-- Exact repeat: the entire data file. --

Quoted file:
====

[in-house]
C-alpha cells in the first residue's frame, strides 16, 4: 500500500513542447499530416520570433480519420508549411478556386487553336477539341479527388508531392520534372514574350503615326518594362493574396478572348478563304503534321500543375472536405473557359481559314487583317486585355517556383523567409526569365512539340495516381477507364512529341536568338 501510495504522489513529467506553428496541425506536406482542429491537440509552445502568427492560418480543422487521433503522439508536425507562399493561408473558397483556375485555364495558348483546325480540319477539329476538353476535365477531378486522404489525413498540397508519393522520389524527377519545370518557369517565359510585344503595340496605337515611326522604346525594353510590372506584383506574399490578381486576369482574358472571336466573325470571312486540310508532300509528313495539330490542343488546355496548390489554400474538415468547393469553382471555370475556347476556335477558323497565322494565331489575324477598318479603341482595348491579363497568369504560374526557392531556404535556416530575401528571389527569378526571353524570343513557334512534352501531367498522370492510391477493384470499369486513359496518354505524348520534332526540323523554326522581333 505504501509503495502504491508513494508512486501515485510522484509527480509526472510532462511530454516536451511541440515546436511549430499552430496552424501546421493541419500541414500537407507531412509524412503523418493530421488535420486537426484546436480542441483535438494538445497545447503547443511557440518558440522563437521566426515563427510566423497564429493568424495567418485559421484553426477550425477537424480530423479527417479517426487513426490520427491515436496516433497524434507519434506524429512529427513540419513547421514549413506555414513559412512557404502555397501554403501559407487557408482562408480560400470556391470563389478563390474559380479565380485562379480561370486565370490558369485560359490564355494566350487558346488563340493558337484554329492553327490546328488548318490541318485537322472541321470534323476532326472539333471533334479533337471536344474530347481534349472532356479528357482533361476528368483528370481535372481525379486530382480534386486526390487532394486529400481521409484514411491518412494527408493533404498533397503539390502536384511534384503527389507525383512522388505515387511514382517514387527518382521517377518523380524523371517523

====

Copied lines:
[in-house]
C-alpha cells in the first residue's frame, strides 16, 4: 500500500513542447499530416520570433480519420508549411478556386487553336477539341479527388508531392520534372514574350503615326518594362493574396478572348478563304503534321500543375472536405473557359481559314487583317486585355517556383523567409526569365512539340495516381477507364512529341536568338 501510495504522489513529467506553428496541425506536406482542429491537440509552445502568427492560418480543422487521433503522439508536425507562399493561408473558397483556375485555364495558348483546325480540319477539329476538353476535365477531378486522404489525413498540397508519393522520389524527377519545370518557369517565359510585344503595340496605337515611326522604346525594353510590372506584383506574399490578381486576369482574358472571336466573325470571312486540310508532300509528313495539330490542343488546355496548390489554400474538415468547393469553382471555370475556347476556335477558323497565322494565331489575324477598318479603341482595348491579363497568369504560374526557392531556404535556416530575401528571389527569378526571353524570343513557334512534352501531367498522370492510391477493384470499369486513359496518354505524348520534332526540323523554326522581333 505504501509503495502504491508513494508512486501515485510522484509527480509526472510532462511530454516536451511541440515546436511549430499552430496552424501546421493541419500541414500537407507531412509524412503523418493530421488535420486537426484546436480542441483535438494538445497545447503547443511557440518558440522563437521566426515563427510566423497564429493568424495567418485559421484553426477550425477537424480530423479527417479517426487513426490520427491515436496516433497524434507519434506524429512529427513540419513547421514549413506555414513559412512557404502555397501554403501559407487557408482562408480560400470556391470563389478563390474559380479565380485562379480561370486565370490558369485560359490564355494566350487558346488563340493558337484554329492553327490546328488548318490541318485537322472541321470534323476532326472539333471533334479533337471536344474530347481534349472532356479528357482533361476528368483528370481535372481525379486530382480534386486526390487532394486529400481521409484514411491518412494527408493533404498533397503539390502536384511534384503527389507525383512522388505515387511514382517514387527518382521517377518523380524523371517523